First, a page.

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Cascading adaptation of rural livelihood to changing environment: Conceptual framework and experiment from the Koshi River basin

  • Yi-Ping Fang
  • Ran Zhu
  • Chen-Jia Zhang
  • Golam Rasul
  • Nilhari Neupane
  • Summary

Rural communities in the Koshi River basin, a trans-boundary river basin in the Hindu Kush-Himalayas, have been experiencing unprecedented difficulties for adapting with the livelihood challenges arising from floods, droughts and other climatic, environmental and socio-economic stresses. The single purpose adaptation approach often fails to address the multiple challenges arises from cascading effects of climate change at different scales and stages. To fill this gap, we developed a multi-dimensional flexible adaptation framework looking at the four dimensions of adaptation, structure, issue, time, and space (SITS). The SITS framework provides a comprehensive approach for cascading adaptation at trans-boundary river basin level and it could effectively enhance the adaptive capacity and transform livelihood outcome if properly implemented. Following the SITS framework, we examined four cascading adaptation pathways for: i) reducing disaster stressors on livelihoods, ii) enhancing access to crucial livelihood capitals, iii) improving equal rights to livelihood, and iv) strengthening synergies and exploiting complementarities at trans-boundary river basin level. The findings revealed that in the context of changing climate, it is necessary to employ different livelihood adaptation strategies and multiple responses simultaneously or sequentially to successfully adapt to the cascading effects of changing climate. The cascading adaptation may provide a sound basis on which to cope with the climate uncertainty through realistic scenarios of structure, issue, time and space. Its implementation, however, has several obstacles, for example, differences in national system, investment capacity, complexity of trans-boundary basin, remained particularly in trans-boundary river basin where managing transnational trade-offs and harness spatial synergies are critically important.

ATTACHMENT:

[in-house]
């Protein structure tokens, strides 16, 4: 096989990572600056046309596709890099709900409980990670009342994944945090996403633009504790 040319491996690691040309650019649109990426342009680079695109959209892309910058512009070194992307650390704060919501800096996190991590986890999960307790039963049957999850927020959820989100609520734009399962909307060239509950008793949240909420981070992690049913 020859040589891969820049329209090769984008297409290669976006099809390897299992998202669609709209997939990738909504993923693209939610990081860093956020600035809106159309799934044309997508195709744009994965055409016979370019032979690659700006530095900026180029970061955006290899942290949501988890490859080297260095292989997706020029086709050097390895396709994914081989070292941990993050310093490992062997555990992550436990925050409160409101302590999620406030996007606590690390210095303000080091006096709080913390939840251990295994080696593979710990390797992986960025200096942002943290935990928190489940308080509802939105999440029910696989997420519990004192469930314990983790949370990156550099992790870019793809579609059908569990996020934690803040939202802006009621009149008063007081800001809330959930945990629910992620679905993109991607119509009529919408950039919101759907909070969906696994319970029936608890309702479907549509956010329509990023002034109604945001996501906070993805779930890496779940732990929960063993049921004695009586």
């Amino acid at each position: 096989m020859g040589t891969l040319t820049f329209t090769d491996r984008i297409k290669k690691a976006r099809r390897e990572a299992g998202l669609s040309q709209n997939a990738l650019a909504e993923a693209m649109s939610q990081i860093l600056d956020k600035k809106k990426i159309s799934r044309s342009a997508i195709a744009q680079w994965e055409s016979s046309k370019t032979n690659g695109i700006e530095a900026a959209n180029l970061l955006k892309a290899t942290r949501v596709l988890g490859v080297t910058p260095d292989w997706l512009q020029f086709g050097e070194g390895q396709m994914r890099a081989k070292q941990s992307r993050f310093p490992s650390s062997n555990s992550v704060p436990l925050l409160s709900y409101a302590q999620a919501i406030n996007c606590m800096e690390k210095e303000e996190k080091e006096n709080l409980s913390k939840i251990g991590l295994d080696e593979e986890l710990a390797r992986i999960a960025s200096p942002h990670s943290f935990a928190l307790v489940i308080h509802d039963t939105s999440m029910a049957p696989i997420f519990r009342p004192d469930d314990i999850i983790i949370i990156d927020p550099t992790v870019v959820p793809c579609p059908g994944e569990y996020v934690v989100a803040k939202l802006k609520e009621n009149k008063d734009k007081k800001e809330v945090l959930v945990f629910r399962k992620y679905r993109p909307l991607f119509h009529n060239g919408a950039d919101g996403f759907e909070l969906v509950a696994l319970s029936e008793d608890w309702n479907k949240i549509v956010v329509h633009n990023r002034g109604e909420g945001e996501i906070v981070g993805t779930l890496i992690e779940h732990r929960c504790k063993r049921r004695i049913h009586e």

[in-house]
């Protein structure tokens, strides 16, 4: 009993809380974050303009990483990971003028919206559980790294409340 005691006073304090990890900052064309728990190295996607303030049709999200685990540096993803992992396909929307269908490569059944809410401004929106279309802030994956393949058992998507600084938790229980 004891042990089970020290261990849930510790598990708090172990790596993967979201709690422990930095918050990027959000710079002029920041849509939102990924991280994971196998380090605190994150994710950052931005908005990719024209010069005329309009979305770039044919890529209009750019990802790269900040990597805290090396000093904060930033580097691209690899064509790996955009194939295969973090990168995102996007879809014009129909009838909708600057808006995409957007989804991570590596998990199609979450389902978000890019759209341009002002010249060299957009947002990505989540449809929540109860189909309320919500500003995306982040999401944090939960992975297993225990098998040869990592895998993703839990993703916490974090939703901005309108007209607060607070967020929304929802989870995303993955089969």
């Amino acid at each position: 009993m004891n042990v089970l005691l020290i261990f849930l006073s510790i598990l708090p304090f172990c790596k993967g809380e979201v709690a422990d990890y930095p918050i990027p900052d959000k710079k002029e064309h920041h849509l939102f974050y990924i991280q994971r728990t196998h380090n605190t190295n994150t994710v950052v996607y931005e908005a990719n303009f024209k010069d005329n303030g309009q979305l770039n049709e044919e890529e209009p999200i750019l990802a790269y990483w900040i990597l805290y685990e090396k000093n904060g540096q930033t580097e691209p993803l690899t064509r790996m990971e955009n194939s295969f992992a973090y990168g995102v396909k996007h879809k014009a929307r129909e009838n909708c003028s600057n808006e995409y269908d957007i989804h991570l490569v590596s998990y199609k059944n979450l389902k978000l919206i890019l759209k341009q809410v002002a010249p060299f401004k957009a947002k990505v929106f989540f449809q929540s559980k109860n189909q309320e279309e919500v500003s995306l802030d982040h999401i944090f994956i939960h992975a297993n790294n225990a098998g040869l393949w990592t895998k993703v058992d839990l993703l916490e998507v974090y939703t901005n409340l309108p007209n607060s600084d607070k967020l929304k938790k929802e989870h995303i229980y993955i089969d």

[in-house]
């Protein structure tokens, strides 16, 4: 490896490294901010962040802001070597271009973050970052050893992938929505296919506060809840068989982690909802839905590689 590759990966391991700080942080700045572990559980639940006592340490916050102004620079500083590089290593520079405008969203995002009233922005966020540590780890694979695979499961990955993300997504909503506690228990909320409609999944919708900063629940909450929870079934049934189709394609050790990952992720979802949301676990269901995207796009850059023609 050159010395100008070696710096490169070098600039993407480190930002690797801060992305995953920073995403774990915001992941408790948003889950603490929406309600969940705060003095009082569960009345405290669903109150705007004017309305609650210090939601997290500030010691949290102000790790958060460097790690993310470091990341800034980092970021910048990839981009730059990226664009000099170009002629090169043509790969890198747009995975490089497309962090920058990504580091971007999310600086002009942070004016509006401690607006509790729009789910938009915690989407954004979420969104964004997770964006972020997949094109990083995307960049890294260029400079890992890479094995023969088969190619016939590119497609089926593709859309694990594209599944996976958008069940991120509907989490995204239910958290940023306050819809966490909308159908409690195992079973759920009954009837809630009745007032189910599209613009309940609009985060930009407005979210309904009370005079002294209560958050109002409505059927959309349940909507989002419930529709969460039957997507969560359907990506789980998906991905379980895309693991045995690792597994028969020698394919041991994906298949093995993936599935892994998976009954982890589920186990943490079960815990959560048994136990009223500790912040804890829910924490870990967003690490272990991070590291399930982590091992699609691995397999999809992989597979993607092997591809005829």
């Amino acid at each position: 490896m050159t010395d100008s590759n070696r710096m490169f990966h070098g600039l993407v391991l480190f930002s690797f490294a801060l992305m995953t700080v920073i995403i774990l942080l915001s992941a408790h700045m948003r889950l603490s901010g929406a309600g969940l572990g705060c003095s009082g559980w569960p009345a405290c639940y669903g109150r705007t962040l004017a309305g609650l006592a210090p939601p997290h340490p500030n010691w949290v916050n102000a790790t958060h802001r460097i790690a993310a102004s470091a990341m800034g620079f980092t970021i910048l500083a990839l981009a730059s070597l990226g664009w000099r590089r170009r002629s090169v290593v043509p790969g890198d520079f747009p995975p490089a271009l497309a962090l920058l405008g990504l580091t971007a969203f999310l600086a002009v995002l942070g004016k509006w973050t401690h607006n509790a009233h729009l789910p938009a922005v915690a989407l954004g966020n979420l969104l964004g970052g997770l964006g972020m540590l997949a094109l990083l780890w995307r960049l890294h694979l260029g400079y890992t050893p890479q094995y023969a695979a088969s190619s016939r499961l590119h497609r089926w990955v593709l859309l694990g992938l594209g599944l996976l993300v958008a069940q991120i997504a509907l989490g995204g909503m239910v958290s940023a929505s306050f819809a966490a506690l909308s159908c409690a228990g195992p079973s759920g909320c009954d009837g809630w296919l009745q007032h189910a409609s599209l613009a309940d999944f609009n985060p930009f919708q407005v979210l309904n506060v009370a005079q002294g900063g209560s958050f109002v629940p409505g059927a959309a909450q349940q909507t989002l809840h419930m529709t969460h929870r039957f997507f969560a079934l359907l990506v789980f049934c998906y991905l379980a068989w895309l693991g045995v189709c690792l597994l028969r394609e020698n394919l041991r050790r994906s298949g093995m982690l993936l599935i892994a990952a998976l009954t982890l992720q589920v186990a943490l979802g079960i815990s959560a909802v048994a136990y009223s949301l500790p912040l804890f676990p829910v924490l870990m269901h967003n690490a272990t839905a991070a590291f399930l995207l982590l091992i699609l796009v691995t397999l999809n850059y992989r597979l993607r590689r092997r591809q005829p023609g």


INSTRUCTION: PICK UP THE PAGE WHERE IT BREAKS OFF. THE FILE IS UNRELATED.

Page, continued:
• Published in:
    Advances in Climate Change Research, 11(2)
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  • External Link:
    External link (open access)